RALEIGH, N.C. (WTVD) -- While vaccines are allocated to states by the federal government, new guidance is giving providers leeway in restricting who can access them.
The guidelines allow providers to reject out-of-state residents who do not work or spend a significant amount of time in the state, curbing concerns about "vaccine tourism."
"We're also of course working with our providers to encourage them to schedule folks that are from North Carolina to partner with local churches, or other community-based organizations to make sure those individuals in North Carolina are getting their vaccines here in North Carolina," said Kody Kinsley, the NCDHHS Deputy Secretary for Behavioral Health & Intellectual and Developmental Disabilities.
Earlier this month, NCDHHS said about 2.7% of the first 1.1 million doses administered in the state, equaling nearly 30,000 shots, went to non-residents. However, it's not uncommon, especially in border counties, for people to work or seek medical care in North Carolina but live in other states.
As the state prepares to begin providing vaccinations for educational staffers next week, it is also working to address concerns about "line-jumping," meaning people who are getting vaccines though they do not fit within current priority requirements.
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"For those times where folks are egregiously or intentionally stepping out of the phase, we want to learn about that and hopefully work with those providers to get them back into compliance to do the right thing that we are doing for North Carolinians, and then we will take into account their allocations if we need to if they continue to step out of phase unnecessarily," said Kinsley.
NCDHHS told ABC11 that during the week of Feb. 2, it received five complaints on providers' administration of the vaccine. Those are under investigation. The complaints are largely related to vaccines going toward non-prioritized individuals.
However, there are instances where it is allowed for a person to get a vaccine even if they are not in an eligible priority group. The Pfizer and Moderna vaccines have cold-chain requirements and must be used within six hours of opening. If people do not show up for their appointments, or providers have extra doses that are about to go to waste, they will make an effort to exhaust the remaining vaccines.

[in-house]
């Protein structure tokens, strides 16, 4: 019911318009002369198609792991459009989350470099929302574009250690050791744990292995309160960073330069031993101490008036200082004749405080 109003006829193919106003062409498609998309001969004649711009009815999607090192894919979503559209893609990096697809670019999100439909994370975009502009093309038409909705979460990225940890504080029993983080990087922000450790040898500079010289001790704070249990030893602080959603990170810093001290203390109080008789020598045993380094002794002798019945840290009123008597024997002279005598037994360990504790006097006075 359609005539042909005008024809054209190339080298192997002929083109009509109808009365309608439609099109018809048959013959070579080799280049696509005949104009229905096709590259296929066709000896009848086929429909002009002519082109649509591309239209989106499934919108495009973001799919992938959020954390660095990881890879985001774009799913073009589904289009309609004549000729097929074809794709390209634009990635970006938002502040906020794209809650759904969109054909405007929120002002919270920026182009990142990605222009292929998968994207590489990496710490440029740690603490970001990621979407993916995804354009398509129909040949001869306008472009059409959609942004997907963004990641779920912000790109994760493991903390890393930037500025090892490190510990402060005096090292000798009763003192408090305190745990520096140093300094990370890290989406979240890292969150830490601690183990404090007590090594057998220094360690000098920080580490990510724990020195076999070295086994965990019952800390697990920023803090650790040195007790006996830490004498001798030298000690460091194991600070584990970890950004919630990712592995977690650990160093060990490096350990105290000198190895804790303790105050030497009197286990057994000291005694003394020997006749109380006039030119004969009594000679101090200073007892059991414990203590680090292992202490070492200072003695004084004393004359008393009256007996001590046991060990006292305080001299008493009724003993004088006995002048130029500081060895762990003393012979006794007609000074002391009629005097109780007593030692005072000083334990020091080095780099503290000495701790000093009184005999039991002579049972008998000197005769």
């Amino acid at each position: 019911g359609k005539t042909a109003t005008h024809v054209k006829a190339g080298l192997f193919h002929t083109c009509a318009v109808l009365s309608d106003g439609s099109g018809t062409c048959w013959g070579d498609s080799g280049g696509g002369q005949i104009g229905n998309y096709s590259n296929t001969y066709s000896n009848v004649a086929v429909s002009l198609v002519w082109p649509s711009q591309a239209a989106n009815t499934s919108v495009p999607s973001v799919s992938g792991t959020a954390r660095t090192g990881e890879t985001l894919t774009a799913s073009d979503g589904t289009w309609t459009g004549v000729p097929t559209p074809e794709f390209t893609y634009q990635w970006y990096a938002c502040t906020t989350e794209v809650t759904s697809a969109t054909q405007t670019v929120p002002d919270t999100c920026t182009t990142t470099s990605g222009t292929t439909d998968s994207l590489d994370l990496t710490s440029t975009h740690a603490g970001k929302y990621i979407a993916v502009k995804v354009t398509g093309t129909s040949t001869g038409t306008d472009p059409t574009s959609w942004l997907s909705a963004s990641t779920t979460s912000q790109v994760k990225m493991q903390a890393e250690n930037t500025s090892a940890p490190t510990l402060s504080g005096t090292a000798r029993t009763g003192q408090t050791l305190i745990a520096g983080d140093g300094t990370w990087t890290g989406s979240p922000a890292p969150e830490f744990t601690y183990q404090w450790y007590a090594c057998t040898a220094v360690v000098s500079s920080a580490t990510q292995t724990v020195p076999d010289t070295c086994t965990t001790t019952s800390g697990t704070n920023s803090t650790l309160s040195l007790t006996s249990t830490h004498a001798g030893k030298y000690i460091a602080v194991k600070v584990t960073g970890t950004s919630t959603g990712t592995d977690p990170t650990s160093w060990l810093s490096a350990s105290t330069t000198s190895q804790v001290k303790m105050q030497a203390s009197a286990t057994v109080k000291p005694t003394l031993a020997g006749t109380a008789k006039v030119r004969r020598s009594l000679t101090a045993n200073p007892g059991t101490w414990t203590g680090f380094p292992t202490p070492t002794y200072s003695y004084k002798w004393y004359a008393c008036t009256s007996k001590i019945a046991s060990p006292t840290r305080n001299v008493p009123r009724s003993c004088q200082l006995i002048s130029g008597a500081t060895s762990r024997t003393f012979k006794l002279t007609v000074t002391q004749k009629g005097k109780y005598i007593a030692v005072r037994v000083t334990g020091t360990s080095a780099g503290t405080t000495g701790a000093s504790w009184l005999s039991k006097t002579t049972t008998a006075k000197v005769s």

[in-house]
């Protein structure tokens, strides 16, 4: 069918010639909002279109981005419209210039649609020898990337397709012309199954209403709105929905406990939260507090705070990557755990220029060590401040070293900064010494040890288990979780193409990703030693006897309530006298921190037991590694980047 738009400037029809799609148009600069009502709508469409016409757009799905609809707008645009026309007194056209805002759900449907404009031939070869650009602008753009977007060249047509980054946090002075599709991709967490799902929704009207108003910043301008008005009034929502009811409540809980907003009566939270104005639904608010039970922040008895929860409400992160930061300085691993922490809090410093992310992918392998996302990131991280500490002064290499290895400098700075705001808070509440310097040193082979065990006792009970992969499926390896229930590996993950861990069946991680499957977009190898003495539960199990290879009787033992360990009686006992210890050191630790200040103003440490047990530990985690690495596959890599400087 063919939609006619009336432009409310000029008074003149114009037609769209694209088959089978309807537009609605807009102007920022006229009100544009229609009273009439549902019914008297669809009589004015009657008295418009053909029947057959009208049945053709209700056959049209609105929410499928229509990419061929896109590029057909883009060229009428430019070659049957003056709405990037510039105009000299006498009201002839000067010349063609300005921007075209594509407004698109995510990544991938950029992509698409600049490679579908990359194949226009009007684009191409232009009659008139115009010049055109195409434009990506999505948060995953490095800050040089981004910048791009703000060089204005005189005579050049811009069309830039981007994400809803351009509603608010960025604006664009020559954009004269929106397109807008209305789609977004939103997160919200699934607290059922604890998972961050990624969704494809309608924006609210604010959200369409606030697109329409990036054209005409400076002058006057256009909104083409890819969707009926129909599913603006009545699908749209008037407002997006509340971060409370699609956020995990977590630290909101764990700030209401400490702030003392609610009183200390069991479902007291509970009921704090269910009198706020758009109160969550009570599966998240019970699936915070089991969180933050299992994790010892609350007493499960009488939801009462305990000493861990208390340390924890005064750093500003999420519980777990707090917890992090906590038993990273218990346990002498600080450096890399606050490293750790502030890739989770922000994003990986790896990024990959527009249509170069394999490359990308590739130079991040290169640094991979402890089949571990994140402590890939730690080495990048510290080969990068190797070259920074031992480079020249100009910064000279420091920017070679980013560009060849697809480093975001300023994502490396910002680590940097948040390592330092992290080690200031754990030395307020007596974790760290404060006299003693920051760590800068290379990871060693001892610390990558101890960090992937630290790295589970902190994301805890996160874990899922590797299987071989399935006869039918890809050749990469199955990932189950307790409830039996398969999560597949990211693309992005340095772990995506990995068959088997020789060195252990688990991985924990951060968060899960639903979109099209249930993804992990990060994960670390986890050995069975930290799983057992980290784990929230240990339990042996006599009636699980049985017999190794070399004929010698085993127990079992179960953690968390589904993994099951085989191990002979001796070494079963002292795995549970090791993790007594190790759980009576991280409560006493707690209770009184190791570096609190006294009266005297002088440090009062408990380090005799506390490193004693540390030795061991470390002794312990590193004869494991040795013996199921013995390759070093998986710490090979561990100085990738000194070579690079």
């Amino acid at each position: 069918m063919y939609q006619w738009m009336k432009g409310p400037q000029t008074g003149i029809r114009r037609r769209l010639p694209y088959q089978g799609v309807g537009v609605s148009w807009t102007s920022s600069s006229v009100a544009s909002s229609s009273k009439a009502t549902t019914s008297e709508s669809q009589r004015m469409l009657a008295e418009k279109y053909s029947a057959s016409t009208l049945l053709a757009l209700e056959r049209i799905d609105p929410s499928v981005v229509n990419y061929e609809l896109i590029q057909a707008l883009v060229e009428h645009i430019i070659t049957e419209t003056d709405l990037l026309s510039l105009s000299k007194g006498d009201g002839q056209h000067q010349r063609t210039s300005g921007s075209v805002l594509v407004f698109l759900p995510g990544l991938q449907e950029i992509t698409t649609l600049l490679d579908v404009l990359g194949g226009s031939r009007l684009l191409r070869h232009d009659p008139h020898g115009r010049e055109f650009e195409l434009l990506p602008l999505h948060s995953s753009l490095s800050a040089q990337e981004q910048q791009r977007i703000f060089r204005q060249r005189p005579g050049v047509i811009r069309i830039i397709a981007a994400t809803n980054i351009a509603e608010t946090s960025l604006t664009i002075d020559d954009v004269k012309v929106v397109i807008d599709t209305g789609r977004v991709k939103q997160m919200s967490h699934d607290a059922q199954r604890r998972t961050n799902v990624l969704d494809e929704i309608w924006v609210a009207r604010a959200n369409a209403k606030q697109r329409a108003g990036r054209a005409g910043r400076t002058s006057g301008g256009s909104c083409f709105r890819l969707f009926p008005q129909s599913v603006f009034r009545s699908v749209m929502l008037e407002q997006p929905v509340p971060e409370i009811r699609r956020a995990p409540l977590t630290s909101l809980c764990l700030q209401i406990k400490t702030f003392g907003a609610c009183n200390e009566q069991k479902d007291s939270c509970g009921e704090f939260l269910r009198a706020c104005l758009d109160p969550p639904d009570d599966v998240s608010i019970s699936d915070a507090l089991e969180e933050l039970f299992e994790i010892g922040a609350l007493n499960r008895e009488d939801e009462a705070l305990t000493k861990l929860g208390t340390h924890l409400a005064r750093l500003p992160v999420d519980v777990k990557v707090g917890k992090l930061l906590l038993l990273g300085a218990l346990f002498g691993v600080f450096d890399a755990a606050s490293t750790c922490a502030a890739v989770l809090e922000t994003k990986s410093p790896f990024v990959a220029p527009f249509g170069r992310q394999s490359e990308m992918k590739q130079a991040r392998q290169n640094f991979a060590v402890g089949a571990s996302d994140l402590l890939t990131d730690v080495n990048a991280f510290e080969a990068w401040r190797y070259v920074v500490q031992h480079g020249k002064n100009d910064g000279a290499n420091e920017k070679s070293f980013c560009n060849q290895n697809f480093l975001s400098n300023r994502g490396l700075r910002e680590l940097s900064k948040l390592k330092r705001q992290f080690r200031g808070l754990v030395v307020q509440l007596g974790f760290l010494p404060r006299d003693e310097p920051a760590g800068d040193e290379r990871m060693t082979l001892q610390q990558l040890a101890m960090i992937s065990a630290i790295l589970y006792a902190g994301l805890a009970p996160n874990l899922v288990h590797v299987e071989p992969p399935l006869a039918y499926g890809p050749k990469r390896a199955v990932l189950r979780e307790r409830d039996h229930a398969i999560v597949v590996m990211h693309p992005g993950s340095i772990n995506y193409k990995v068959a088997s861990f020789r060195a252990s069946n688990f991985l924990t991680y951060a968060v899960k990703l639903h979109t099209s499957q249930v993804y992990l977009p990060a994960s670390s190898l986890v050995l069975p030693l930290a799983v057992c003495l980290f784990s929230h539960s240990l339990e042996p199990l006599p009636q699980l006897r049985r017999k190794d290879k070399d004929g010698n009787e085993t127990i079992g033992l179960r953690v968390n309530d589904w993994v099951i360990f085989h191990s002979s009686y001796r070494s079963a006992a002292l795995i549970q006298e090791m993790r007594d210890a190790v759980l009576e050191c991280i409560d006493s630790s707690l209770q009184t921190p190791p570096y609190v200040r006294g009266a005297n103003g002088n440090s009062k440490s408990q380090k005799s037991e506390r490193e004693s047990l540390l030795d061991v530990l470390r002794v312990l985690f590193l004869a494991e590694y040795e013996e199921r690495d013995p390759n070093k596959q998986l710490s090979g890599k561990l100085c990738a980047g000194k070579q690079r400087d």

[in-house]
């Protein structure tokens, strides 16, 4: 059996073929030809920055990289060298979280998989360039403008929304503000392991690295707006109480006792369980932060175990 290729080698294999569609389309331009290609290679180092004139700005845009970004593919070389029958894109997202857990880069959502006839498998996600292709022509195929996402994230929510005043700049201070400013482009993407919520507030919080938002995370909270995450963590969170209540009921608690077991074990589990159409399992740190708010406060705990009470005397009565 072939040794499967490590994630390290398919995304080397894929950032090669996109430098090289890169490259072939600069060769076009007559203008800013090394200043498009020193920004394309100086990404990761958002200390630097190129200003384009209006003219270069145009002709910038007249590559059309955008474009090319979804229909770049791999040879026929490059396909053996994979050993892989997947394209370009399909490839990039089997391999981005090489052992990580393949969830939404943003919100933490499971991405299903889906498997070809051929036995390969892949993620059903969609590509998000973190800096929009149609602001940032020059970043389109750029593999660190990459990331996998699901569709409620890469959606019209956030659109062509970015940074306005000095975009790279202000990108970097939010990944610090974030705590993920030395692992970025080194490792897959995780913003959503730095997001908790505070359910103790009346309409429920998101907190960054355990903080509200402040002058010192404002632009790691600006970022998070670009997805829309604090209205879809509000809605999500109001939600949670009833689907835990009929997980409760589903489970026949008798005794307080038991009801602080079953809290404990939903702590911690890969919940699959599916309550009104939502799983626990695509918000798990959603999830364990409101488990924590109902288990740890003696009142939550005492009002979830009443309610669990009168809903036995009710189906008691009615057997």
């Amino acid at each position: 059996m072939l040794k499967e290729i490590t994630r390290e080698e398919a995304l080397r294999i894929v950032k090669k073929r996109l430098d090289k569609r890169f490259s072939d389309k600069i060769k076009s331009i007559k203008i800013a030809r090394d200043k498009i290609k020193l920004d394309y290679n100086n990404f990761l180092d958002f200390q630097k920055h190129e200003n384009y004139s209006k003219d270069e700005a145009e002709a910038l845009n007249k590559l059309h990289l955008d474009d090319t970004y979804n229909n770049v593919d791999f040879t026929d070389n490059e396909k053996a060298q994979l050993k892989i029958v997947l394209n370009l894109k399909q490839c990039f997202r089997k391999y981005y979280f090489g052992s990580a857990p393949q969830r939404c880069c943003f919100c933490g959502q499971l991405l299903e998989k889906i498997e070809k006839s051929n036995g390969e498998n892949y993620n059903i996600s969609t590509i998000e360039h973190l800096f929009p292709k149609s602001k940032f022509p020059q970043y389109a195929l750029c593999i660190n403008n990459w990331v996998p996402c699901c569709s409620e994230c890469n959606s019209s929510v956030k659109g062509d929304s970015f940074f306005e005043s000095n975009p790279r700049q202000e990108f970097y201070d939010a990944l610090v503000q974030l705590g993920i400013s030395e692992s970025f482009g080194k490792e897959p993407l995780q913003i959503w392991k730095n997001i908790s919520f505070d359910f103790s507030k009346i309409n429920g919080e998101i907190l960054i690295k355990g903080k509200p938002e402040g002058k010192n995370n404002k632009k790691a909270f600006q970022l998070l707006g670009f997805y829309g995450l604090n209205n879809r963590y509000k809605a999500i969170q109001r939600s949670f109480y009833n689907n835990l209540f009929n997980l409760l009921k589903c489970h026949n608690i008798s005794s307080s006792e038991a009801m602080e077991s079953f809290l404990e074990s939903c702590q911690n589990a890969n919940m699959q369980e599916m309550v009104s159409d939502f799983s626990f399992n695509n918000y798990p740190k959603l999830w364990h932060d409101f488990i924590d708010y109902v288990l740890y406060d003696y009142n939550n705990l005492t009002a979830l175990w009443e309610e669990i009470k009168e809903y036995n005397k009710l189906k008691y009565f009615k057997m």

"You've heard us say that there are times when if you're getting to the bottom of the vial and you can't find the person in that phase to get a vaccine, you need to try to have a waitlist or you need to call someone that could come in and get that vaccine," Kinsley said.
Vaccine eligibility for Phase 3 will begin Feb 24 for educators and March 10 for other essential workers.
NCDHHS sent the following policy regarding vaccinations and residency, based on updated guidelines provided by the CDC:
...to protect the health of North Carolinians and promote equity in vaccine distribution, people who spend significant time in North Carolina and are able to spread the virus in North Carolina should be vaccinated when and where they have access to vaccine. People who can be vaccinated in North Carolina and considered to spend significant time in North Carolina include, but are not limited to, persons who have a residence and/or live in North Carolina, work in North Carolina, or receive on-going health care in North Carolina. Jurisdictions should continue to not put restrictions on administering vaccinations based on North Carolina county of residence.
However, to promote the public health goals for North Carolina, it is permissible to not offer vaccine to temporary travelers who do not reside, work, or spend significant time in the North Carolina. This could include persons briefly passing or traveling through North Carolina or coming to North Carolina for the main purpose of receiving a COVID-19 vaccine and then returning to another state.
Federal guidance give providers leeway to turn away out-of-state COVID-19 vaccine seekers
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